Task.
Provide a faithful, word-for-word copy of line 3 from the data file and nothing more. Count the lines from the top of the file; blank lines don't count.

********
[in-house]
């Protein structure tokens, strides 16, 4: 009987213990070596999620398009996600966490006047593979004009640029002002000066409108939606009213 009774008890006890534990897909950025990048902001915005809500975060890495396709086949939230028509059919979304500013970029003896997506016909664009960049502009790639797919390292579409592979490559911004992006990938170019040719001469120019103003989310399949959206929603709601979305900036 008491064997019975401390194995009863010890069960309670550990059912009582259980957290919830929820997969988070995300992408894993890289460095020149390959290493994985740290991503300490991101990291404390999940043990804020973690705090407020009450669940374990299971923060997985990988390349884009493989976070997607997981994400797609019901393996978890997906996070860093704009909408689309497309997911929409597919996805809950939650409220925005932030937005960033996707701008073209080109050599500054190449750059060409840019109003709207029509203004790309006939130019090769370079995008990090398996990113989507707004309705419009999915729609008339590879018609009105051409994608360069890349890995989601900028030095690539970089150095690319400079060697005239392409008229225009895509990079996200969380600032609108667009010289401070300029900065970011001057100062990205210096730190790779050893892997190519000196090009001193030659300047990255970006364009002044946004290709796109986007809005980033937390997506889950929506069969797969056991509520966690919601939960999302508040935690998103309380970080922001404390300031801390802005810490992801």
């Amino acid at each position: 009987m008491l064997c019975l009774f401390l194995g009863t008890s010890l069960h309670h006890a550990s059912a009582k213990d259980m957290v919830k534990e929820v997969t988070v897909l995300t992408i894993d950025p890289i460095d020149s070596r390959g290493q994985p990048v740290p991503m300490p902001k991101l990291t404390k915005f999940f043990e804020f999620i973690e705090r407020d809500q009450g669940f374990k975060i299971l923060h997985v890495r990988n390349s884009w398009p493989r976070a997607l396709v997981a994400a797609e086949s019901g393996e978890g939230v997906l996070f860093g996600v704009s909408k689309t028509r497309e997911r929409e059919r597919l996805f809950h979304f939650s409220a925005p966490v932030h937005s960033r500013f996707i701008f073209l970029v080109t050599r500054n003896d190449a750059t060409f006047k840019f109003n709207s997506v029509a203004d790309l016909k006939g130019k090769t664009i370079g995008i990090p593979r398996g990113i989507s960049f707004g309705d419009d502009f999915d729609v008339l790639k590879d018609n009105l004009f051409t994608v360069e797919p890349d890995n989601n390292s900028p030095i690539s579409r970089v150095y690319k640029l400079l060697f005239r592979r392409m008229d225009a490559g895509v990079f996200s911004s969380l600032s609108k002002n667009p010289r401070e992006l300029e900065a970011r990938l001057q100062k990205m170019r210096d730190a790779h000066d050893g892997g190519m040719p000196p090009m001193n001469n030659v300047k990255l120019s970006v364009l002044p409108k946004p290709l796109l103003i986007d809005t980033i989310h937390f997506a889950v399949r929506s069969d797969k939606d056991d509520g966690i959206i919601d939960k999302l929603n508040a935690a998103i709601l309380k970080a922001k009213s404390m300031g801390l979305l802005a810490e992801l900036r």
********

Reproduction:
């Amino acid at each position: 009987m008491l064997c019975l009774f401390l194995g009863t008890s010890l069960h309670h006890a550990s059912a009582k213990d259980m957290v919830k534990e929820v997969t988070v897909l995300t992408i894993d950025p890289i460095d020149s070596r390959g290493q994985p990048v740290p991503m300490p902001k991101l990291t404390k915005f999940f043990e804020f999620i973690e705090r407020d809500q009450g669940f374990k975060i299971l923060h997985v890495r990988n390349s884009w398009p493989r976070a997607l396709v997981a994400a797609e086949s019901g393996e978890g939230v997906l996070f860093g996600v704009s909408k689309t028509r497309e997911r929409e059919r597919l996805f809950h979304f939650s409220a925005p966490v932030h937005s960033r500013f996707i701008f073209l970029v080109t050599r500054n003896d190449a750059t060409f006047k840019f109003n709207s997506v029509a203004d790309l016909k006939g130019k090769t664009i370079g995008i990090p593979r398996g990113i989507s960049f707004g309705d419009d502009f999915d729609v008339l790639k590879d018609n009105l004009f051409t994608v360069e797919p890349d890995n989601n390292s900028p030095i690539s579409r970089v150095y690319k640029l400079l060697f005239r592979r392409m008229d225009a490559g895509v990079f996200s911004s969380l600032s609108k002002n667009p010289r401070e992006l300029e900065a970011r990938l001057q100062k990205m170019r210096d730190a790779h000066d050893g892997g190519m040719p000196p090009m001193n001469n030659v300047k990255l120019s970006v364009l002044p409108k946004p290709l796109l103003i986007d809005t980033i989310h937390f997506a889950v399949r929506s069969d797969k939606d056991d509520g966690i959206i919601d939960k999302l929603n508040a935690a998103i709601l309380k970080a922001k009213s404390m300031g801390l979305l802005a810490e992801l900036r």